Note: Today's post was written by Chuck Flippo, site manager at Loeb Visitors Center at Touro Synagogue National Historic Site, with small modifications and formatting by Steve Ahlquist.
It sounds like the start of a bad joke: a Rabbi, an Imam, and an atheist walk into a Synagogue... 

In this case, though, it is the story of a ceremony at Touro Synagogue in Newport – the 65th annual reading of George Washington’s Letter to the Hebrew Congregation. It was a celebration of Washington’s poignant 1790 letter eloquently stating to Newport’s Jewish community (what was left of it after the British occupation of Newport during the Revolution) that the new country would be committed to religious freedom, to being a nation where the government offers “to bigotry no sanction, to persecution no assistance.” To a Jewish community used to being driven violently from country to country (including from England in the 1200's, to be welcomed back somewhat reluctantly generations later,) these words meant that the religious tolerance they had found in colonial Rhode Island would continue in the new United States.

The invocation at Sunday’s reading of the historic letter, given by the Imam of a Providence Muslim community, and the benediction given by Touro Synagogue’s Rabbi, remind of us the breadth of this commitment: that the U. S. would be a country welcoming of Jews and Muslims (“Turks” in Colonial era parlance) as well Christians.

As was noted in the introduction of Jessica Ahlquist, the young atheist who successfully fought for the removal of a prayer banner from Cranston West High School, religious tolerance in Rhode Island applied not only to non-Christians but also to those who did not believe. And there were non-Church goers, and likely non-believers, in Colonial Newport along with Protestants, Jews, the occasional visiting “Turk," and eventually Catholics.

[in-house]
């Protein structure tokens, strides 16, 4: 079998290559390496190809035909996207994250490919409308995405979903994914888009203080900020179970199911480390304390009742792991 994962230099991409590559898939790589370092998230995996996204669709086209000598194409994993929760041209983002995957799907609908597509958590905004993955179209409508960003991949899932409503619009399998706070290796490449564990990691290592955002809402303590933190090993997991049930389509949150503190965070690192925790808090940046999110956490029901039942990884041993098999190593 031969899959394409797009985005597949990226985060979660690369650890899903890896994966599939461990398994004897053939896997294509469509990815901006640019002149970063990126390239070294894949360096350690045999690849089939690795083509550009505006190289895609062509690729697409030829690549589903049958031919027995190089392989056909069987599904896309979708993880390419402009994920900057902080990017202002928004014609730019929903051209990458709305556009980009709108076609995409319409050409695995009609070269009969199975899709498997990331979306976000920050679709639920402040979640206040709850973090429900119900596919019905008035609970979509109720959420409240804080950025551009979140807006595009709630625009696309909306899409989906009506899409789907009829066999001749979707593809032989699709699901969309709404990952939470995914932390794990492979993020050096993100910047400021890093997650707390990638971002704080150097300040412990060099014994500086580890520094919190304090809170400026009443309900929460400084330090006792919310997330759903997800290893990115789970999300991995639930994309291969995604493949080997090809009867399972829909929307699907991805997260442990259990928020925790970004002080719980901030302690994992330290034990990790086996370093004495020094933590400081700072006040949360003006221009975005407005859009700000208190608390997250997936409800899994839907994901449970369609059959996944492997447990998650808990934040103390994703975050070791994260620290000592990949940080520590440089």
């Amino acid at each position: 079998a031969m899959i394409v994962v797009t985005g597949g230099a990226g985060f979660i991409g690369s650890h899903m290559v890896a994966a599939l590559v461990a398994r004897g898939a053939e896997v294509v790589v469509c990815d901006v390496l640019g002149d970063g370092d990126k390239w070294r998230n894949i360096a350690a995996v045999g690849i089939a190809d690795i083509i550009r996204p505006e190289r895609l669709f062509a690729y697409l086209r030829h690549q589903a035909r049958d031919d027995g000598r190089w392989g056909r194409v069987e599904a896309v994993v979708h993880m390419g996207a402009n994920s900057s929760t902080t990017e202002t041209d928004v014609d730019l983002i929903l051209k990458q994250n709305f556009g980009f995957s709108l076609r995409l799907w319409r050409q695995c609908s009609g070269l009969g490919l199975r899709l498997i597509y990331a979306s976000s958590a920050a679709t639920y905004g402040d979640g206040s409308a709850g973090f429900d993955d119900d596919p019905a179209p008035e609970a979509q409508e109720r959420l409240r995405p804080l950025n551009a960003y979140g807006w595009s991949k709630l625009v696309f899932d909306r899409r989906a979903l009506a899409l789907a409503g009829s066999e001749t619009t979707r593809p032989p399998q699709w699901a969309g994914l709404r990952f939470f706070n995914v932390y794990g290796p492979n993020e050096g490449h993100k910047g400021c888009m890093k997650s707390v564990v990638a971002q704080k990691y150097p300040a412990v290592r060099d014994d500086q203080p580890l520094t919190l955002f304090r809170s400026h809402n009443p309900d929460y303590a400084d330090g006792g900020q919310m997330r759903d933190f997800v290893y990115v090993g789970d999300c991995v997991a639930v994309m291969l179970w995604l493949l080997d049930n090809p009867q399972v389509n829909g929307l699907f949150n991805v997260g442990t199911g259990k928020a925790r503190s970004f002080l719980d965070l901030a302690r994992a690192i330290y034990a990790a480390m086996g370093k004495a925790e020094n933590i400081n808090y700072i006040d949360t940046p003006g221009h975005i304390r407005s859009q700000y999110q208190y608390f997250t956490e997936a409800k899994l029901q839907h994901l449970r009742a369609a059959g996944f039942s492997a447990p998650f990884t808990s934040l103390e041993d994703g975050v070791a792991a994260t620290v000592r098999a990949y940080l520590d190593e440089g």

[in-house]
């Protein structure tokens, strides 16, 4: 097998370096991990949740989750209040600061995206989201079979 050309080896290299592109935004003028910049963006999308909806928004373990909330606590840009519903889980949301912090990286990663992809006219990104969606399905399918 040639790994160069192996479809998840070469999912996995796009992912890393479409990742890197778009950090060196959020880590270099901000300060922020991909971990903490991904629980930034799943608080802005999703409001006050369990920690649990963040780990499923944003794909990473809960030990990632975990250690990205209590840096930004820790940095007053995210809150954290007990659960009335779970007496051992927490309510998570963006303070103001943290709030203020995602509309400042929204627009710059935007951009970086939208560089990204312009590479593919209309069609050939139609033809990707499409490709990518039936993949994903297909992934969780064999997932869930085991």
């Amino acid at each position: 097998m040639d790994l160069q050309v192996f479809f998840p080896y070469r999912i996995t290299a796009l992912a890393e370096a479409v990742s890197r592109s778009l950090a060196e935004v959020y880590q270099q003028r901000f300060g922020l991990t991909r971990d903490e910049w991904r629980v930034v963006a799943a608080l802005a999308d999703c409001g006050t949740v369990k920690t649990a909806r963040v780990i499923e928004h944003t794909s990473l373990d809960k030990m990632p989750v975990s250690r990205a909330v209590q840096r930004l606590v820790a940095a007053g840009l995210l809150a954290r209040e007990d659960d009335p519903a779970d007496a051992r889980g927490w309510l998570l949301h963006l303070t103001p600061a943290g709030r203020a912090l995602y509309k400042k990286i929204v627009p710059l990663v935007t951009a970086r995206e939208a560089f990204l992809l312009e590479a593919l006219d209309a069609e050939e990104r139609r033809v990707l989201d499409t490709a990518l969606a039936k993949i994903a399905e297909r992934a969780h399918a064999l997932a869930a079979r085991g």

Jessica was there to receive the Judge George Alexander Teitz Award, a non-monetary award from the non-sectarian Touro Synagogue Foundation that is given annually to “an individual or institution that best exemplifies the contemporary commitment to the ideals of religious and ethnic tolerance and freedom, expressed in President George Washington's 1790 Letter.” Jessica joins the likes of the first recipient of the Teitz award, Senator Claiborne Pell.

She was introduced by Judge Teitz’ son, Andy, who reminded the audience of the threats and antagonism Jessica faced in Cranston for standing up for the Constitution and Separation of Church and State. In accepting the award, Jessica made perhaps the most meaningful statement of the afternoon’s proceedings. In talking about her experience with the Cranston school prayer banner, she said, in reference to this event at Touro, "This is what I wanted to happen, this is what I was fighting for when I did this..."

To see Jessica honored by a community that, while largely holding on to its belief in a supernatural “higher being” also sees the importance of Church-State separation, was a moving experience.